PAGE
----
With a nod to the Depression era homeless, the wonderful “Hooverville” number began with a great “fog horn” from the trombone of Michael Keig, and moved on to a glorious ensemble number led by Alyssa Porter (Sophie), and featuring terrific choral singing from what appeared to be a cast of thousands across the stage. Then it was on to the more affluent surroundings in the lovely mansion of billionaire Oliver Warbucks (Trey Wetserburg), as Warbucks moves toward plans to adopt Annie. Warbucks’ assistant, Grace, was sweetly played by Lauren Lawson. Grace and the domestic staff raise the entertainment bar with wonderful singing and dancing (choreographer, Fayla Curry, with dance arrangements from Megan Kane) in such songs as “I Think I’m Gonna Like It Here,” and “You Won’t Be An Orphan for Long.” Mr. Westerburg would prove to be an anchor of excellence in this production with a convincingly commanding presence on the stage and a powerful and pleasing voice in numbers like “N.Y.C.,” and the touching, “Something Was Missing.” He connects warmly with his young co-star, and I think he could have passed for Warbucks on a Broadway stage.

Spencer Crosswy and Maddie Landers portray Rooster and Lily, a conniving pair of conspirators who pretend to be Annie’s real parents. They duet nicely, joining Hannigan for the sassy and seductive, “Easy Street,” and Miss Lawson does a fine job of leading “You Won’t Be An Orphan for Long,” as Annie, Warbucks and the servants join her for the close of Act I.

Act II opens with old-time radio, as Bert Healy (Tyler Lewis) hosts the Oxydent Hour of Smiles broadcast. Mr. Lewis’ fine voice is complemented by the sweet harmonies of the Boylan Sisters (Kelley Peters, Alex Cochran, Caroline Obkirchner) as they sing “You’re Never Fully Dressed” [Without a Smile]. That song is then beautifully reprised by the cast of orphans, who even supply some pleasant tap dancing in the bargain. Then we find ourselves at the White House where President Roosevelt (FDR, played amusingly by Sean Rooney) is meeting with his cabinet. Annie and Warbucks help them chase away the Depression doldrums by having all join in a cheerful reprise of “Tomorrow,” that might be good medicine for our current group of Washington politicians. Back at the mansion, Annie, Warbucks, Grace, and the servants treat us to an eye-popping dazzler with the delightful, “I Don’t Need Anything But You,” that could only be topped by the shimmering finale of “New Deal for Christmas.” On the lush set design of Jonathan Shelledy, and with the full cast in bright costume designs from Caroline Zirilli, the show-stopping finish glowed under the fine lighting designs of Blake Minor. And there, calmly in the middle of this closing tableau, sat Sandy Sattler, the real-life dog, who had even starred in the 1998 edition of “Annie,” when I was first beginning to write about what a Crown Jewel we have in Class Act Productions.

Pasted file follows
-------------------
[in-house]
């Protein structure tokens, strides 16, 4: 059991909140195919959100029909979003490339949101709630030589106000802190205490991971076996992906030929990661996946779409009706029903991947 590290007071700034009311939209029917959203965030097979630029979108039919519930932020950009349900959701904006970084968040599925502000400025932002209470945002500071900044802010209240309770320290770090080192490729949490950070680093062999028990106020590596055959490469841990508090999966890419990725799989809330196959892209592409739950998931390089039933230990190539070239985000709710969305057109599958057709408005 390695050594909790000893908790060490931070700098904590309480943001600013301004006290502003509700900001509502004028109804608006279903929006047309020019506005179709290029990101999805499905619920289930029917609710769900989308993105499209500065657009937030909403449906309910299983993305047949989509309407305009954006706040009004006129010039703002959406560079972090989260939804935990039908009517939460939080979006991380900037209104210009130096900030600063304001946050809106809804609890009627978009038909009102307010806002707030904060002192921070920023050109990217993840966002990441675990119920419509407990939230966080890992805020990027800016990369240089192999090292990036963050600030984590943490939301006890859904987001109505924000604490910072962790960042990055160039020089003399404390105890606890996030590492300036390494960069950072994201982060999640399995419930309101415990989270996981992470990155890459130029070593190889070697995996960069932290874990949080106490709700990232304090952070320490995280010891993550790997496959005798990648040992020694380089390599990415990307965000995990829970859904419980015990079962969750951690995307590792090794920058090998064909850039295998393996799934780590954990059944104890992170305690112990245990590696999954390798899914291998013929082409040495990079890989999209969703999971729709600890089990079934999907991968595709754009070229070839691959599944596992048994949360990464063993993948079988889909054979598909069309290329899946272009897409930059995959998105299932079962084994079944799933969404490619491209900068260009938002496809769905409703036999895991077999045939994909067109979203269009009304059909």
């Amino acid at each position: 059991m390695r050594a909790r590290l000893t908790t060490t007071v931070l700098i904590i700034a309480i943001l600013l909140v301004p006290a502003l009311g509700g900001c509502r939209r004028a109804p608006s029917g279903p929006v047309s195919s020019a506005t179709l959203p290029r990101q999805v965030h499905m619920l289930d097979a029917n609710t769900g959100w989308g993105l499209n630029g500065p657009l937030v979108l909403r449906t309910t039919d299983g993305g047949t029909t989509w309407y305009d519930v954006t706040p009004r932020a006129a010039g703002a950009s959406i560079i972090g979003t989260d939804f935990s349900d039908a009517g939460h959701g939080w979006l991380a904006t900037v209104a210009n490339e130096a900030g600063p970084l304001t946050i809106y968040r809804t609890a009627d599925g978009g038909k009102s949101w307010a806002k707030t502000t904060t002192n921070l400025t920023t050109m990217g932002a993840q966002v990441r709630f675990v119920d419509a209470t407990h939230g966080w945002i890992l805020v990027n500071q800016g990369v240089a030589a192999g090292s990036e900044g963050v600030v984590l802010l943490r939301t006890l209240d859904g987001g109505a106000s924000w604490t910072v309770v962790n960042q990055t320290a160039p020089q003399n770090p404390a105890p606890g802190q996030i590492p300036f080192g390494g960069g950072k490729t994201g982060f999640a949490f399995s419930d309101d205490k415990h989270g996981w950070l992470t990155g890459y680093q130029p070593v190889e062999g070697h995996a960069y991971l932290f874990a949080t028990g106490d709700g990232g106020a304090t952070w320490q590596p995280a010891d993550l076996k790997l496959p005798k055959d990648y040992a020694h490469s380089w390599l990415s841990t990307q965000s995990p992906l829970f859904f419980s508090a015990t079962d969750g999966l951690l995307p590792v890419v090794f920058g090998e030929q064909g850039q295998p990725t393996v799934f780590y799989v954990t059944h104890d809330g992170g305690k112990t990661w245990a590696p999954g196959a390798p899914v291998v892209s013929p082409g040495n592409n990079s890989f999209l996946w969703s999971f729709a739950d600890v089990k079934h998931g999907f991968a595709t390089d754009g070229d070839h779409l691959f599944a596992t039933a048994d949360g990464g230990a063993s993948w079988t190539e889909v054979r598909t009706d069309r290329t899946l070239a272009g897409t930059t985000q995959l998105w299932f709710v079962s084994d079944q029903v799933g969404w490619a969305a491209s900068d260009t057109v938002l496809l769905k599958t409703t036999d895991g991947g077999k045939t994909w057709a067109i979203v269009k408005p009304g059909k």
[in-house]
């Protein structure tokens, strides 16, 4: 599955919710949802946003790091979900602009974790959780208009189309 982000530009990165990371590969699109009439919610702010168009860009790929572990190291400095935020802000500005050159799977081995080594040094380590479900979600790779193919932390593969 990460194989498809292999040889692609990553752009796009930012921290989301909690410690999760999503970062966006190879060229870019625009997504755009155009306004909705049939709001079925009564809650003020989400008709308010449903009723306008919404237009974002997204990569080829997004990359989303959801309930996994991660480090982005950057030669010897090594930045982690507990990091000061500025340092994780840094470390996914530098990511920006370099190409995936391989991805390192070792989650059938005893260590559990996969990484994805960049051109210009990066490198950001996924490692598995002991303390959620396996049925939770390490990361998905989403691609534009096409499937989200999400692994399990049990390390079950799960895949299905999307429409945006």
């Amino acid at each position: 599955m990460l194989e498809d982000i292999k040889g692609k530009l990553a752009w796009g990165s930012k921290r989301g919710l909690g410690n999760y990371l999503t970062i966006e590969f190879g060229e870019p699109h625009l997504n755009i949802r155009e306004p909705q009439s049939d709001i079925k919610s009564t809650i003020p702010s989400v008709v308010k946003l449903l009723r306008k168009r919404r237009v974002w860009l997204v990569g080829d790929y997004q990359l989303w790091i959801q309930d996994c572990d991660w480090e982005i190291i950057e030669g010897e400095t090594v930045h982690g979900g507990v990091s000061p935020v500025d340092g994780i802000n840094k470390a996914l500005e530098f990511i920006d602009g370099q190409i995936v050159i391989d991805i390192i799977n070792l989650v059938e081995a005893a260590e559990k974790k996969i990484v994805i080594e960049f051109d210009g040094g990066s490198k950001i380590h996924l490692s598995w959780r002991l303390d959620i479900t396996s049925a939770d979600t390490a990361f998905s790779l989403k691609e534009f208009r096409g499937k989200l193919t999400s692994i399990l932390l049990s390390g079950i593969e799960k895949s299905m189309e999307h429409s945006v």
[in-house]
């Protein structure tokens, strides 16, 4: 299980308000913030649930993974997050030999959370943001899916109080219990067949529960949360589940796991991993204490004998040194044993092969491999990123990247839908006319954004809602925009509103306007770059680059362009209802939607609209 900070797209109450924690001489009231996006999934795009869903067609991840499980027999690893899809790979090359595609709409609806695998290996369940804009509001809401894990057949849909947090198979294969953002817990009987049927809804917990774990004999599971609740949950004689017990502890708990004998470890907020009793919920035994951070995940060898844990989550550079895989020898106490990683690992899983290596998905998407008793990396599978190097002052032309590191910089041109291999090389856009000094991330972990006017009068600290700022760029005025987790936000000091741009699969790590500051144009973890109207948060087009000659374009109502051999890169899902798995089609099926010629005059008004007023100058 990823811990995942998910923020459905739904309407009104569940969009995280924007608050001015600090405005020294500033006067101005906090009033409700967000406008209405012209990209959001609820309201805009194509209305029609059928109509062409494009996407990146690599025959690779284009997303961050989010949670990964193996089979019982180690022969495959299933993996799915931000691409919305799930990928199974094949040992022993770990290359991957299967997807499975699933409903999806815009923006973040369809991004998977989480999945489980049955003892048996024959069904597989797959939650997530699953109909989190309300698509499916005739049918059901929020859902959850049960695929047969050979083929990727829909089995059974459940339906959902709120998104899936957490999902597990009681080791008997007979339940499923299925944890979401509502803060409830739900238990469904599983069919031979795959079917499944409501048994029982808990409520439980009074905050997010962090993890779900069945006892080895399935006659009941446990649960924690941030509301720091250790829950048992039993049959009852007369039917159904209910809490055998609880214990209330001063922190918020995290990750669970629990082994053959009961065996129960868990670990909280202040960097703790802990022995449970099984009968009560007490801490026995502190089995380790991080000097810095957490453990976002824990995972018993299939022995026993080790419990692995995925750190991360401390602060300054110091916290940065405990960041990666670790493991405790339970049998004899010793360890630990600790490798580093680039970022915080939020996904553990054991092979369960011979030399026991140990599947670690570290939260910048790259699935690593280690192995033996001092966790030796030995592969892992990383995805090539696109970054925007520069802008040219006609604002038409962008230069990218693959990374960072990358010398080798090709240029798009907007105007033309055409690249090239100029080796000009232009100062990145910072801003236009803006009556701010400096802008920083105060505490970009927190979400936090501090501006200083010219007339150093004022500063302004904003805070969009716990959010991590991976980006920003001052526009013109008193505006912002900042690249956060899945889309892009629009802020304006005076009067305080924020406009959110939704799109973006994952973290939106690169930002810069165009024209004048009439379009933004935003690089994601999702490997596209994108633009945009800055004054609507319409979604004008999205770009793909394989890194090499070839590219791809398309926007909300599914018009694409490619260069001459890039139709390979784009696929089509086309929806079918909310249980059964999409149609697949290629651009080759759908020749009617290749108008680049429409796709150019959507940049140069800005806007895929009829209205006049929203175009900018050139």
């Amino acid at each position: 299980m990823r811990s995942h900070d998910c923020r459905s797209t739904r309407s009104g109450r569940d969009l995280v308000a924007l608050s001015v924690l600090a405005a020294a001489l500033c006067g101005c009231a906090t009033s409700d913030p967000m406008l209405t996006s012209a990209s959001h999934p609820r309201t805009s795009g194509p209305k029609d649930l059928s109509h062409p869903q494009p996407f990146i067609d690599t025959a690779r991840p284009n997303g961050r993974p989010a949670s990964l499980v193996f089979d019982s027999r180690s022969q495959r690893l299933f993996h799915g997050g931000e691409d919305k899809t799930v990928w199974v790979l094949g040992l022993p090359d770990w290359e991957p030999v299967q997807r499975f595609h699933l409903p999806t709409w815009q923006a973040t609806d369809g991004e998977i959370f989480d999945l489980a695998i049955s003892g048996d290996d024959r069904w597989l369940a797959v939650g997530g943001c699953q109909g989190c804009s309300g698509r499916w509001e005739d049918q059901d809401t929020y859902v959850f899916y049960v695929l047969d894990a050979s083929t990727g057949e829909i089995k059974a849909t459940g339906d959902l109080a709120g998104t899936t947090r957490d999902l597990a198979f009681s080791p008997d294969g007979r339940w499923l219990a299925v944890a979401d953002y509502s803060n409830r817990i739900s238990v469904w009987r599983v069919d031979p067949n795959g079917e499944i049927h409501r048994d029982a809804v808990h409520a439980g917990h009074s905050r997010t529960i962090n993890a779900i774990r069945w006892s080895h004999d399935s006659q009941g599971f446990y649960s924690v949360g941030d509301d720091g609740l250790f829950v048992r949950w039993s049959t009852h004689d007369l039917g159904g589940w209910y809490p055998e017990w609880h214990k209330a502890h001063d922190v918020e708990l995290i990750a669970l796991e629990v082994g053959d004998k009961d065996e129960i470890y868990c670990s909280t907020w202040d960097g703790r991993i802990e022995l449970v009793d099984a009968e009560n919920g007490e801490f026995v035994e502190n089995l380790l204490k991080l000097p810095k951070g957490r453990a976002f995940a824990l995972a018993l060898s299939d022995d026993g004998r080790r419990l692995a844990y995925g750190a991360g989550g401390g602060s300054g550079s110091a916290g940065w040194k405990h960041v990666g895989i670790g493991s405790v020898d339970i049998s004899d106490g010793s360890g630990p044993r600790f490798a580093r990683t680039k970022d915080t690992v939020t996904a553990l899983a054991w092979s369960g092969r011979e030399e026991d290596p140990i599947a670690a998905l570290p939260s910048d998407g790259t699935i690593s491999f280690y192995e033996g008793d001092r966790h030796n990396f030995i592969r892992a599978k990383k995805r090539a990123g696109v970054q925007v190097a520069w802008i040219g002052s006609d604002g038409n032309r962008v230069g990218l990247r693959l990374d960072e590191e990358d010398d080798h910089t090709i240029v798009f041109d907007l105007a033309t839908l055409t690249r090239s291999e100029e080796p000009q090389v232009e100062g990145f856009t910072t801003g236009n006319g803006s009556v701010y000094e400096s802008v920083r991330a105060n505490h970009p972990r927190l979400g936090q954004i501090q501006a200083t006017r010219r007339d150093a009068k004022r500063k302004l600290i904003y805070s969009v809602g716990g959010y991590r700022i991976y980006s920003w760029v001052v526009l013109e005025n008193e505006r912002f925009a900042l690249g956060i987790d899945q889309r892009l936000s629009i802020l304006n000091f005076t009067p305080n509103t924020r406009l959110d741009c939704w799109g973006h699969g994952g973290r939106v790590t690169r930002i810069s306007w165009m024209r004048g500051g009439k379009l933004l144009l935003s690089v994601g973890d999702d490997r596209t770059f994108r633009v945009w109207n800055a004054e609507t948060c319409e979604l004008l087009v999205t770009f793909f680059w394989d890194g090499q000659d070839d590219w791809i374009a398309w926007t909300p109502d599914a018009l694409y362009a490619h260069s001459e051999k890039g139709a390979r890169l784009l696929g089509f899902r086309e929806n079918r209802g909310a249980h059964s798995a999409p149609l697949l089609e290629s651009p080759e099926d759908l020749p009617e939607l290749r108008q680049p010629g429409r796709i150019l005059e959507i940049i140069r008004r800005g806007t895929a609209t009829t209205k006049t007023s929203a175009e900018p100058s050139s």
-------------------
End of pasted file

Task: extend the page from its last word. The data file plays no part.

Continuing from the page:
Advertisements

About The People's Critic

David Dow Bentley III, writes columns about the performing arts which are featured in newspapers from the East Coast to the Gulf Coast. A member of the Lambs Club, he is also editor of The Lambs' Script. Mr. Bentley may be contacted via e-mail at ThePeoplesCritic@earthlink.net.
This entry was posted in Theater Reviews and tagged , . Bookmark the permalink.

Leave a Reply

Fill in your details below or click an icon to log in:

WordPress.com Logo

You are commenting using your WordPress.com account. Log Out /  Change )

Google+ photo

You are commenting using your Google+ account. Log Out /  Change )

Twitter picture

You are commenting using your Twitter account. Log Out /  Change )

Facebook photo

You are commenting using your Facebook account. Log Out /  Change )

w

Connecting to %s